Friday, May 15, 2009

Falling Down a Hole

There is a story I love that goes like this. A guy's walking down the street and without warning, falls into a big hole. The walls are so high and steep he can't climb out, so he begins to call for help. A priest happens by and he shouts, "Hey, Father, can you help me? I'm stuck down here!" The priest stops, writes out a prayer, drops it down the hole and walks on.

The next person by is a doctor and our guy calls out, "Hey, Doc, can you help me? I'm stuck in this hole." The doctor stops, writes out a prescription, drops it in the hole and walks on. Finally a friend comes along and the guy says, "Hey, Joe, it's me -- can you help me out?" Joe stops and jumps into the hole. Our guy says, "Oh, this is great, now we're both stuck!"

Joe replies, "Yeah, but that's okay because I've been down here before and I know the way out."

I've always felt a little sheepish as a minister and future doctor that both my career paths fail to "get it" in this tale. And of course, the story is intended to demonstrate that isn't our social role, but the consciousness of our own vulnerability, that makes us healers. I may have mentioned this in a previous post and if so, forgive me for repeating myself -- my friends will tell you I do that from time to time -- C. G. Jung said, "Only the wounded healer heals."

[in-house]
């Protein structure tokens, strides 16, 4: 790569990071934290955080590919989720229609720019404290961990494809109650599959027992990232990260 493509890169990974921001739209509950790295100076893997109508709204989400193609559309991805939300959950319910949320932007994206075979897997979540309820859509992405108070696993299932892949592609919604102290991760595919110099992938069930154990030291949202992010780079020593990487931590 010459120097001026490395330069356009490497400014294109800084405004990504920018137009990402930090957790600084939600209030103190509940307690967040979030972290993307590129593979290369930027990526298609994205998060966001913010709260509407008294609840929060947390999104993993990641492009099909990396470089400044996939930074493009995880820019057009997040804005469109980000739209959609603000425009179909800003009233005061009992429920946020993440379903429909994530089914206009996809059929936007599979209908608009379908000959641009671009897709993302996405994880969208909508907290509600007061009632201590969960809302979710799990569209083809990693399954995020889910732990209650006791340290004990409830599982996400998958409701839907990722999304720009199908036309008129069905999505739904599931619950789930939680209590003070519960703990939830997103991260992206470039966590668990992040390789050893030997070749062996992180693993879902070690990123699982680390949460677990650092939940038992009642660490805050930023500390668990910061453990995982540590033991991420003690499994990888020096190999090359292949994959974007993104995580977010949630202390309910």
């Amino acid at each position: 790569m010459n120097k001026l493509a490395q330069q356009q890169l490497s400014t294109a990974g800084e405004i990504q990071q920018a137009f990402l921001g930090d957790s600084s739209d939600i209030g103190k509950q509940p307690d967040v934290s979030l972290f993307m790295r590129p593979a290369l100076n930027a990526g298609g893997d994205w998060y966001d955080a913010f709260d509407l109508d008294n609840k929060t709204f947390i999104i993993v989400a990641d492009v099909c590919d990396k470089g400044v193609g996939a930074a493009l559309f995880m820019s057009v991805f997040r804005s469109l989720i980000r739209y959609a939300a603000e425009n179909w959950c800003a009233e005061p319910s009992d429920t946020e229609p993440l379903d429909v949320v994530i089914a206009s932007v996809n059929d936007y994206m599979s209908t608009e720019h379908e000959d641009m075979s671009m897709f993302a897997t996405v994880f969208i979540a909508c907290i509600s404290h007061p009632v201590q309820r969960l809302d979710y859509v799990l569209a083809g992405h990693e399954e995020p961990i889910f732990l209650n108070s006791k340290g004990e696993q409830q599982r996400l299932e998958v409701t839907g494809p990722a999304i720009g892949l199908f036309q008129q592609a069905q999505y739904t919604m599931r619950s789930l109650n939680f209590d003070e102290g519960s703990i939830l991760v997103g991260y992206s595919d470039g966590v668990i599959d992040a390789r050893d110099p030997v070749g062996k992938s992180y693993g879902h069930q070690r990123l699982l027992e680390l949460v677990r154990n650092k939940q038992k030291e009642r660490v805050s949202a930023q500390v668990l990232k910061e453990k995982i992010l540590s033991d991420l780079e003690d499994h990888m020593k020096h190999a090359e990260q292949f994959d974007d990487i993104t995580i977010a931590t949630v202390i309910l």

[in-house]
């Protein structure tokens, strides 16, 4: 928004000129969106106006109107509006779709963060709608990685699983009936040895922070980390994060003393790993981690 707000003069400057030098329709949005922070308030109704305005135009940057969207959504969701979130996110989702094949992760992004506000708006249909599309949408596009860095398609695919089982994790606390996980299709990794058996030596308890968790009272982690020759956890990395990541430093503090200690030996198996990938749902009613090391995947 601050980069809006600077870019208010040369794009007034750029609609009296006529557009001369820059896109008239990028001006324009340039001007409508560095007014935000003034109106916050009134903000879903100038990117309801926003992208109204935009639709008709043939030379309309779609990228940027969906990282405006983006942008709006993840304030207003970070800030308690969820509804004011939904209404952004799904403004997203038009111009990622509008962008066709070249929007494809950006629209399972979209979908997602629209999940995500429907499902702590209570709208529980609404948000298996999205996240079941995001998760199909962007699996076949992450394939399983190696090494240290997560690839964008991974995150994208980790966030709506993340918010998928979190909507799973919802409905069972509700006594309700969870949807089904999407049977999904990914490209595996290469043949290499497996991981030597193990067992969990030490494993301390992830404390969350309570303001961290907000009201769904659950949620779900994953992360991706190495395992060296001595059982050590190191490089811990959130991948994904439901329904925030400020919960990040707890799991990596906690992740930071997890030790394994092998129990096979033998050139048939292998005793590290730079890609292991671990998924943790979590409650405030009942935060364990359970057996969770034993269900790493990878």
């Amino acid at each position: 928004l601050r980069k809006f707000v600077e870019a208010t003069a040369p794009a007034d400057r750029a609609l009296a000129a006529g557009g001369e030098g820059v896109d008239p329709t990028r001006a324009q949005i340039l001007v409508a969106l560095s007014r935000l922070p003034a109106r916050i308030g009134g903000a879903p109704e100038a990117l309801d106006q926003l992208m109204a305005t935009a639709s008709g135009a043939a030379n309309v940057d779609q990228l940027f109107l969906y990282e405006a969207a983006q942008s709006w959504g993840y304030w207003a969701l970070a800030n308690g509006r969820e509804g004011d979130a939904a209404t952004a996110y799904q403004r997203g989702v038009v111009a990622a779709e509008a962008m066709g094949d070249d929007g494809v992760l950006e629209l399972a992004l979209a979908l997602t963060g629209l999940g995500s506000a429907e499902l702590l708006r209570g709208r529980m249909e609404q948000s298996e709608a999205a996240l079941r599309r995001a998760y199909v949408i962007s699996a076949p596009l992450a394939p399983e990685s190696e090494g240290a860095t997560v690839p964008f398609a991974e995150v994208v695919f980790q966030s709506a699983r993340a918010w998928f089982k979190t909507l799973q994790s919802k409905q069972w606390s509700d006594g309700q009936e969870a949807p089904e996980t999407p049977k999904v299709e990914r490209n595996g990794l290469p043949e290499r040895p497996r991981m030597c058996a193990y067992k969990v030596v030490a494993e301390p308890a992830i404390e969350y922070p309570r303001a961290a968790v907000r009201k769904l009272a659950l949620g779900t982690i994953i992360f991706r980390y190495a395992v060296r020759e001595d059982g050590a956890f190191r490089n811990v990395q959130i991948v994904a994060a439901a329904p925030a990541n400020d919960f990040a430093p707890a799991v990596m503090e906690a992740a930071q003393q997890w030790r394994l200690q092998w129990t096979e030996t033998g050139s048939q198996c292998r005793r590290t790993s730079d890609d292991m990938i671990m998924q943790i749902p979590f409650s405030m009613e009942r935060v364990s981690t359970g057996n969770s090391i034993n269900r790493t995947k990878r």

What he meant was, it's the conscious awareness of our own pain that renders us effective with others. In a culture that values strength, capability, and invulnerability, this is ironic, yet, true. One of my closest friends reminds me, "You can't really be a good grief counselor until you've lost a parent." I can't speak for anyone else, but I know my own effectiveness as a therapist increased exponentially following the death of my father.

It's not always what we know or who, but where we've been and what we've been through, that counts. More importantly, that we don't try to hide who we are and what we've experienced. I'm not suggesting we should wear our lives on our sleeves. We all know someone who's far more interested in being noticed for their pain than helping anyone with theirs. But between avoidance and flamboyance lies the quiet memory of what it was like down in the hole. If that doesn't motivate us to grasp someone else's hand, nothing will.

(Reference: Story paraphrased from The West Wing, Episode 32 "Noel," written by Peter Parnell)

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